I experience quietness as an incredible condition. Within the quietness of mind you hear a kind of deeper process, a deeper wisdom.
I remember at Harvard the rational mind was so highly valued and when somebody said, “I intuitively know it,” it was treated as a kind of weakness. I mean it was so sexist, it was absurd, you know? “Men think, women intuit,” as if it were such a horrible thing to intuit. In the course of these years I’ve seen that change, so that intuition is starting to be trusted more. The fact that you could have an understanding of things from a way of being in the universe that is more subjective than objective, that you’re not knowing it as material, you’re being it, and the action is coming out of it.
It all goes against our usual strategies for knowing and acting out of knowing. As Westerners we try to act from a place where we know we know, and to start to transform that so that the action arises out of the gestalt, which is far more than something you could know you know, you start to trust a certain quality of tuning to the harmony of things, and acting out of that.
I’ve seen that over the last many years I’ve had to retrain myself to trust that tuning, not to reject it.
The most gross example I had was being in Benares, India in the city of the dying, and having all of these lepers down by the ghat, the place by the river, and they had all had their begging bowls, and I came along with change, and different denominations, and I started down the line, and I had this handful of paisa and rupees. I looked at the first person and it was somebody who had half their face eaten away. I had a thought of, “My God half the face is eaten away,” so I gave him 50 paisa, but the next one was a women who had her arms eaten away, and I thought, “Oh my God,” and I gave her 10 rupees, and I realized it was an impossible way of going about it. There was no way that I could rationally make a decision as to who should get what, and at that point I sort of just let go. I went down and met each person, and then just did something without asking myself what I was doing.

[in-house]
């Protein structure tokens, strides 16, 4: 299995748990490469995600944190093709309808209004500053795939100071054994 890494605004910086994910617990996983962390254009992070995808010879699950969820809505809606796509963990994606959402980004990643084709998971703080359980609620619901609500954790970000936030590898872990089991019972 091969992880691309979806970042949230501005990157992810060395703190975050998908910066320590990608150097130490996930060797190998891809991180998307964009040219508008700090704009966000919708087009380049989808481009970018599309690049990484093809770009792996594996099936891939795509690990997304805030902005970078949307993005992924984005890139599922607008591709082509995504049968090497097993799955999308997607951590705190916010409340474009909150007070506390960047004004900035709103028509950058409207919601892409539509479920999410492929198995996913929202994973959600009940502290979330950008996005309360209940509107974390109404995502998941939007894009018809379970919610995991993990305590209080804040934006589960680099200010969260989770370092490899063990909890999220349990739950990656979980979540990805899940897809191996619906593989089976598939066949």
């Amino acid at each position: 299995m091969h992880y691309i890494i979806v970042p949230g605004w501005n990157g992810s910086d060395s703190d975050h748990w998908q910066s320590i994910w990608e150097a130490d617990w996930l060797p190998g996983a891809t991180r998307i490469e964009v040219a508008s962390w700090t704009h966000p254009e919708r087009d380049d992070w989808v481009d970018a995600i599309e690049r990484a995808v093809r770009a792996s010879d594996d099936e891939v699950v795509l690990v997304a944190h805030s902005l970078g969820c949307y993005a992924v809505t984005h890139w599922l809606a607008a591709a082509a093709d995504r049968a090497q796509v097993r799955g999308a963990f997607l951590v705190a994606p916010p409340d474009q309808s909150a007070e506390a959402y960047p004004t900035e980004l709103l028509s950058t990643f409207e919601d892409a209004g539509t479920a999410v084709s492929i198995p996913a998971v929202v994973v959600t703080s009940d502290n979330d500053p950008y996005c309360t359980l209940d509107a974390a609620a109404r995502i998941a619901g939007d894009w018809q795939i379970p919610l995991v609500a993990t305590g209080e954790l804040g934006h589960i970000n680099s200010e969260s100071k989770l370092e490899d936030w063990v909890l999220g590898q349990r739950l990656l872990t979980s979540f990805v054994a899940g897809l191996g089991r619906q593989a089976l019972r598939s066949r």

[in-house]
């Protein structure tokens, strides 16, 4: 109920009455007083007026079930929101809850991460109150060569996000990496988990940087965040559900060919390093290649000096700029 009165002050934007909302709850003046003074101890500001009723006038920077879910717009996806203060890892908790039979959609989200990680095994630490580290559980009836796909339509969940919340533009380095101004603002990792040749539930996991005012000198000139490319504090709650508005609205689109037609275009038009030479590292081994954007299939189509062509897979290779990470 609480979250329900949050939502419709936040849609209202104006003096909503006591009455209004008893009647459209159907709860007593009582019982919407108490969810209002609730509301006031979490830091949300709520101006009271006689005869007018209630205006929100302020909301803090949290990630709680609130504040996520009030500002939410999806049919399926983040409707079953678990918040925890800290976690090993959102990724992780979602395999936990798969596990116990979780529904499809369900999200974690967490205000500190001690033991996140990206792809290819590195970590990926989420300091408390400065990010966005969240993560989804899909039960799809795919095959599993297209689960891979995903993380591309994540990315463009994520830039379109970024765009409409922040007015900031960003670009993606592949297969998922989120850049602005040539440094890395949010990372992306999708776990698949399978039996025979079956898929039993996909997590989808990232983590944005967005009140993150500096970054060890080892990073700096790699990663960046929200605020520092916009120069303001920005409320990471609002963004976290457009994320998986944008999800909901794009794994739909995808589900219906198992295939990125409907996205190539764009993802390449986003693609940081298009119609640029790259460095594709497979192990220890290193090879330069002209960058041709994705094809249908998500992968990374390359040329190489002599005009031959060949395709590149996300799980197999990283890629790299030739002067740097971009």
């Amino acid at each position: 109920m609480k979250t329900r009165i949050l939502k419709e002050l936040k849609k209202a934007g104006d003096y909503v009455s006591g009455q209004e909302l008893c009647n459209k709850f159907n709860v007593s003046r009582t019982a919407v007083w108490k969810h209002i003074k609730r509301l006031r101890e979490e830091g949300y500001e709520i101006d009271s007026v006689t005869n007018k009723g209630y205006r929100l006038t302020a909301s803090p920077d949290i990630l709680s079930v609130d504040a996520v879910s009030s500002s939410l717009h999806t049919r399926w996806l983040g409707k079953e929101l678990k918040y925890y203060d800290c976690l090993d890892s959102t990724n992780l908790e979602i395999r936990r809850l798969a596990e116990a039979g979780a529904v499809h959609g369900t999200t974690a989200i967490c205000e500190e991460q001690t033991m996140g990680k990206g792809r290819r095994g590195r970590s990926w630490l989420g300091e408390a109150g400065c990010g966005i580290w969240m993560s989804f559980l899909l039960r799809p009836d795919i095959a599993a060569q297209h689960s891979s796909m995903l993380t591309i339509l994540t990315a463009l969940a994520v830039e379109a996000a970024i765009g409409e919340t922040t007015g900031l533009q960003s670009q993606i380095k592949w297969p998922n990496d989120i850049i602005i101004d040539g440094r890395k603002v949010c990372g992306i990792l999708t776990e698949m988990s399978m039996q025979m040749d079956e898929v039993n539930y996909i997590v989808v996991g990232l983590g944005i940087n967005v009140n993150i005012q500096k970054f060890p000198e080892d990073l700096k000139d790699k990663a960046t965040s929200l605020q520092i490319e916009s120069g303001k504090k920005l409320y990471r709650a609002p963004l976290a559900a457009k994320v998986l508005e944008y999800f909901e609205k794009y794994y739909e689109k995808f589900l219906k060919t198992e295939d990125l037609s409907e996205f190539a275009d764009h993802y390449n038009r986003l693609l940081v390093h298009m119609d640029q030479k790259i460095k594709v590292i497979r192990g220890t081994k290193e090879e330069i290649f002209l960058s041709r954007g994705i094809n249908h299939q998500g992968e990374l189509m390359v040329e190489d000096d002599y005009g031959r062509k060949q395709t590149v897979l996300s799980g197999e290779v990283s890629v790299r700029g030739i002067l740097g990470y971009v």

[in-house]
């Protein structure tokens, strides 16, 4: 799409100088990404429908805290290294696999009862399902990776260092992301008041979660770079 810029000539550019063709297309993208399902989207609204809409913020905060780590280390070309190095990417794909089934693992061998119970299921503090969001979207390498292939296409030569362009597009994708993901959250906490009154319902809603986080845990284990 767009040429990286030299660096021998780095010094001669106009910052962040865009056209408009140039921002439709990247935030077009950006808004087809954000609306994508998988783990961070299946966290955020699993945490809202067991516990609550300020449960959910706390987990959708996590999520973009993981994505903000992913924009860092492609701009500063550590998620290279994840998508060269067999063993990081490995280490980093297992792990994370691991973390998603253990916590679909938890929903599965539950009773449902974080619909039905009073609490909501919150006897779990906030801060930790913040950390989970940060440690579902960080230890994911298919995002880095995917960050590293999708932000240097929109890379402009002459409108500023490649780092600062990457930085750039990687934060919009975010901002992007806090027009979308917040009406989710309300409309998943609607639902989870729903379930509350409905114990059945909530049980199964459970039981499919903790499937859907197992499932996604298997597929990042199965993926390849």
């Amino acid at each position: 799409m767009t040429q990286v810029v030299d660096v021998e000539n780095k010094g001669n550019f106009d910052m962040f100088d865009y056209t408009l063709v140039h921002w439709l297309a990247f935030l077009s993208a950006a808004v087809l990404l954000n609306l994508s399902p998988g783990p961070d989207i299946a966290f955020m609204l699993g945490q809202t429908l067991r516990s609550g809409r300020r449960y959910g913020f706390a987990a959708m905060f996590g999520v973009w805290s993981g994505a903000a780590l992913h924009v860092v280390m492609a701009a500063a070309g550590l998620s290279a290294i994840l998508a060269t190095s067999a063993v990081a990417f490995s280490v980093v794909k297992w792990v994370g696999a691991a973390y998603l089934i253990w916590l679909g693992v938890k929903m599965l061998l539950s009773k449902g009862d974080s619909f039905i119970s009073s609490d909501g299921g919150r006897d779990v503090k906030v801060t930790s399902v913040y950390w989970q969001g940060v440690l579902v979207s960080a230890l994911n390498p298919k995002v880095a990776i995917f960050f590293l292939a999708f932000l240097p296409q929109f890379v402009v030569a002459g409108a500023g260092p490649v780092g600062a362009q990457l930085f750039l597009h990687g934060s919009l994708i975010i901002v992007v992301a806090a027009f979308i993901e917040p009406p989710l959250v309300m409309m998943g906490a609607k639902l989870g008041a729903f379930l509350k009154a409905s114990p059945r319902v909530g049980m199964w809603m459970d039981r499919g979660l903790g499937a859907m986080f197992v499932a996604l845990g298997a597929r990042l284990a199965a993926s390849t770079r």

If you have heard the story you know that they actually have kind of a union, and they share all their money. So it was just my trip, but it was a great teaching experience from my point of view. It gave me a kind of incredibly gross or bizarre example of what we’re doing all the time, of making these kinds of decisions that are so much more complex than our analytic mind can handle.
We are so busy trying to hold on to that part of us that thinks we have free will responsibility, and that we’re choosing and all that – and I think that is such a crock actually. I know most of you won’t agree with that, but I really have to say it, even as dramatic as that sounds. I just don’t think we have the choices we think we have.
They aren’t coming out of a vacuum, they are all part of lawful, unfolding phenomena, and everything is lawfully interrelated to everything else, and so if you could stand back far enough, you would see yourself unfolding, just like a flower is unfolding – and that flower could be saying, “I think… shall I open my flower or now?” But you know, there are a lot of forces determining a lot of that.
– Ram Dass